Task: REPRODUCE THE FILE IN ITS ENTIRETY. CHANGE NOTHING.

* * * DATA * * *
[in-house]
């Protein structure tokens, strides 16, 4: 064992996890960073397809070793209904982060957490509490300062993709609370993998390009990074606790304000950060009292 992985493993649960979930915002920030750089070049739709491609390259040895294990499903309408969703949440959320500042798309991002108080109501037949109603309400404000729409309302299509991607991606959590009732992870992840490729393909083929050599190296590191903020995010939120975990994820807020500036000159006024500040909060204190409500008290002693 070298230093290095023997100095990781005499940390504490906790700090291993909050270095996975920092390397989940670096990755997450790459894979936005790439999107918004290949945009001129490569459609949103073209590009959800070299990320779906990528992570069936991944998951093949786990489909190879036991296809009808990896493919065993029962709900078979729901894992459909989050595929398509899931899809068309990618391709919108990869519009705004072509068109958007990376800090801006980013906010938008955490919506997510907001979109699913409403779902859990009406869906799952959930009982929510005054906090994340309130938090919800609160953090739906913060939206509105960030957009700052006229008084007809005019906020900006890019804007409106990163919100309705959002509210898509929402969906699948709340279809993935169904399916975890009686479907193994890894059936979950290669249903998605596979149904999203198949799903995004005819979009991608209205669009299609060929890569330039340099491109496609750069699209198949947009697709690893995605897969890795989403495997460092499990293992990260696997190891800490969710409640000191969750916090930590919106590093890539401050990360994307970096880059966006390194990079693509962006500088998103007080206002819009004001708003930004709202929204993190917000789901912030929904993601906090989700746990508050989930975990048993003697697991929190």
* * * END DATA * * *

[in-house]
């Protein structure tokens, strides 16, 4: 064992996890960073397809070793209904982060957490509490300062993709609370993998390009990074606790304000950060009292 992985493993649960979930915002920030750089070049739709491609390259040895294990499903309408969703949440959320500042798309991002108080109501037949109603309400404000729409309302299509991607991606959590009732992870992840490729393909083929050599190296590191903020995010939120975990994820807020500036000159006024500040909060204190409500008290002693 070298230093290095023997100095990781005499940390504490906790700090291993909050270095996975920092390397989940670096990755997450790459894979936005790439999107918004290949945009001129490569459609949103073209590009959800070299990320779906990528992570069936991944998951093949786990489909190879036991296809009808990896493919065993029962709900078979729901894992459909989050595929398509899931899809068309990618391709919108990869519009705004072509068109958007990376800090801006980013906010938008955490919506997510907001979109699913409403779902859990009406869906799952959930009982929510005054906090994340309130938090919800609160953090739906913060939206509105960030957009700052006229008084007809005019906020900006890019804007409106990163919100309705959002509210898509929402969906699948709340279809993935169904399916975890009686479907193994890894059936979950290669249903998605596979149904999203198949799903995004005819979009991608209205669009299609060929890569330039340099491109496609750069699209198949947009697709690893995605897969890795989403495997460092499990293992990260696997190891800490969710409640000191969750916090930590919106590093890539401050990360994307970096880059966006390194990079693509962006500088998103007080206002819009004001708003930004709202929204993190917000789901912030929904993601906090989700746990508050989930975990048993003697697991929190």